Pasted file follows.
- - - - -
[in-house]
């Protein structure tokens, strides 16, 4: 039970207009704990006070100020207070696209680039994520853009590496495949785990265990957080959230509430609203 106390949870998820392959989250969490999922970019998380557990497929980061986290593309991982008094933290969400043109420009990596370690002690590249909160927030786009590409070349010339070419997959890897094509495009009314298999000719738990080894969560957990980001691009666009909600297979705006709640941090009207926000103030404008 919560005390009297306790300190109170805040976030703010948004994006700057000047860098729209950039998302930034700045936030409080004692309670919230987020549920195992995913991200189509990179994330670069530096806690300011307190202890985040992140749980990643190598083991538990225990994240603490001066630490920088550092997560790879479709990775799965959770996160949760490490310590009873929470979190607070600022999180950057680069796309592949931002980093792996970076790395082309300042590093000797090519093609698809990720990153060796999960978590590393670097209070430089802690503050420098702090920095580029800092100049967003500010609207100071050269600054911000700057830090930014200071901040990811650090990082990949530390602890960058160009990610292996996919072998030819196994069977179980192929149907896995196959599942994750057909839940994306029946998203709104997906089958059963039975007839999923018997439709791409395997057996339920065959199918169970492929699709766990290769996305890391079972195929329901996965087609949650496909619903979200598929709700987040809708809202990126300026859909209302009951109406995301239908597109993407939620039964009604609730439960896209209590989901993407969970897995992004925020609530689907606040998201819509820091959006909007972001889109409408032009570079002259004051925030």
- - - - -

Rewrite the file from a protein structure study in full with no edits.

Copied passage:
[in-house]
């Protein structure tokens, strides 16, 4: 039970207009704990006070100020207070696209680039994520853009590496495949785990265990957080959230509430609203 106390949870998820392959989250969490999922970019998380557990497929980061986290593309991982008094933290969400043109420009990596370690002690590249909160927030786009590409070349010339070419997959890897094509495009009314298999000719738990080894969560957990980001691009666009909600297979705006709640941090009207926000103030404008 919560005390009297306790300190109170805040976030703010948004994006700057000047860098729209950039998302930034700045936030409080004692309670919230987020549920195992995913991200189509990179994330670069530096806690300011307190202890985040992140749980990643190598083991538990225990994240603490001066630490920088550092997560790879479709990775799965959770996160949760490490310590009873929470979190607070600022999180950057680069796309592949931002980093792996970076790395082309300042590093000797090519093609698809990720990153060796999960978590590393670097209070430089802690503050420098702090920095580029800092100049967003500010609207100071050269600054911000700057830090930014200071901040990811650090990082990949530390602890960058160009990610292996996919072998030819196994069977179980192929149907896995196959599942994750057909839940994306029946998203709104997906089958059963039975007839999923018997439709791409395997057996339920065959199918169970492929699709766990290769996305890391079972195929329901996965087609949650496909619903979200598929709700987040809708809202990126300026859909209302009951109406995301239908597109993407939620039964009604609730439960896209209590989901993407969970897995992004925020609530689907606040998201819509820091959006909007972001889109409408032009570079002259004051925030």